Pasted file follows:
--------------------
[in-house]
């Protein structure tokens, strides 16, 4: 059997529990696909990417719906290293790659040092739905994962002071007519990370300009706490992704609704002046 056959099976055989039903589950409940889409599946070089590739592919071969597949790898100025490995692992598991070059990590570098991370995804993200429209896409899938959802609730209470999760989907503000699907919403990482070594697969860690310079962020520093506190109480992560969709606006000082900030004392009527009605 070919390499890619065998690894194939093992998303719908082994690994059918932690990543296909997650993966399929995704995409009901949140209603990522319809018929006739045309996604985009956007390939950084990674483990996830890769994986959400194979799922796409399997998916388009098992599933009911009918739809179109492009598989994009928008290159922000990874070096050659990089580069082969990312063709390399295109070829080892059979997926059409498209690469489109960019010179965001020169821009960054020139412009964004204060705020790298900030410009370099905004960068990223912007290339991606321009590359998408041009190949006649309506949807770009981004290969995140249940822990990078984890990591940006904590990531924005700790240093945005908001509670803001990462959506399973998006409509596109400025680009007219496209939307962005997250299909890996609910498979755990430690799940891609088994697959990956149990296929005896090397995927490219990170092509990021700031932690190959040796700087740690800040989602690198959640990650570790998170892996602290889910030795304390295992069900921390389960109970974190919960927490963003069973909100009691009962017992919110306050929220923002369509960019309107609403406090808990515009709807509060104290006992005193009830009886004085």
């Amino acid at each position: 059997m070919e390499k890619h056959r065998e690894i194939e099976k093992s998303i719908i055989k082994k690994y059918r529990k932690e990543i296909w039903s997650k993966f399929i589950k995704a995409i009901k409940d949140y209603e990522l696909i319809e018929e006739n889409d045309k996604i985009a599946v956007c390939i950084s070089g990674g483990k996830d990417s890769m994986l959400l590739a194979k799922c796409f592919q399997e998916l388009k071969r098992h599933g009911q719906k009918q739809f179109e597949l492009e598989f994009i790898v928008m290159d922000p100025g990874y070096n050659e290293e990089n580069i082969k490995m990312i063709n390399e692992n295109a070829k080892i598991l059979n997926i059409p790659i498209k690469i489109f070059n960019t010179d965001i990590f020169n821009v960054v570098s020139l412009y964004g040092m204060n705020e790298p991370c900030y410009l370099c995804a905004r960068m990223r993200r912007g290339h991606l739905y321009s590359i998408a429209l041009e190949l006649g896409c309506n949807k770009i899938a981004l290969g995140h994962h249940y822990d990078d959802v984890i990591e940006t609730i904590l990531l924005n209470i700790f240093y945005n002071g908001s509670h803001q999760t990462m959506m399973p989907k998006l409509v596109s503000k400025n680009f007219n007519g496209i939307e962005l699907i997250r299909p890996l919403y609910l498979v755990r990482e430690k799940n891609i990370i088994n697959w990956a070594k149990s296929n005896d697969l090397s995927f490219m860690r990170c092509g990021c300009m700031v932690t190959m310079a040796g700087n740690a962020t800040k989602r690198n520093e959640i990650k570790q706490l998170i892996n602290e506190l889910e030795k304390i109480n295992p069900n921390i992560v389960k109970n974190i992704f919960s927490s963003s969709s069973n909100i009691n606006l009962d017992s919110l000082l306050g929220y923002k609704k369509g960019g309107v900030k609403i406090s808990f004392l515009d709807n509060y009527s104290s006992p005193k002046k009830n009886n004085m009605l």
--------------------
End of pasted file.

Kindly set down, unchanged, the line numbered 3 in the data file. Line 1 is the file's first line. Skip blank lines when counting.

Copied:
């Amino acid at each position: 059997m070919e390499k890619h056959r065998e690894i194939e099976k093992s998303i719908i055989k082994k690994y059918r529990k932690e990543i296909w039903s997650k993966f399929i589950k995704a995409i009901k409940d949140y209603e990522l696909i319809e018929e006739n889409d045309k996604i985009a599946v956007c390939i950084s070089g990674g483990k996830d990417s890769m994986l959400l590739a194979k799922c796409f592919q399997e998916l388009k071969r098992h599933g009911q719906k009918q739809f179109e597949l492009e598989f994009i790898v928008m290159d922000p100025g990874y070096n050659e290293e990089n580069i082969k490995m990312i063709n390399e692992n295109a070829k080892i598991l059979n997926i059409p790659i498209k690469i489109f070059n960019t010179d965001i990590f020169n821009v960054v570098s020139l412009y964004g040092m204060n705020e790298p991370c900030y410009l370099c995804a905004r960068m990223r993200r912007g290339h991606l739905y321009s590359i998408a429209l041009e190949l006649g896409c309506n949807k770009i899938a981004l290969g995140h994962h249940y822990d990078d959802v984890i990591e940006t609730i904590l990531l924005n209470i700790f240093y945005n002071g908001s509670h803001q999760t990462m959506m399973p989907k998006l409509v596109s503000k400025n680009f007219n007519g496209i939307e962005l699907i997250r299909p890996l919403y609910l498979v755990r990482e430690k799940n891609i990370i088994n697959w990956a070594k149990s296929n005896d697969l090397s995927f490219m860690r990170c092509g990021c300009m700031v932690t190959m310079a040796g700087n740690a962020t800040k989602r690198n520093e959640i990650k570790q706490l998170i892996n602290e506190l889910e030795k304390i109480n295992p069900n921390i992560v389960k109970n974190i992704f919960s927490s963003s969709s069973n909100i009691n606006l009962d017992s919110l000082l306050g929220y923002k609704k369509g960019g309107v900030k609403i406090s808990f004392l515009d709807n509060y009527s104290s006992p005193k002046k009830n009886n004085m009605l």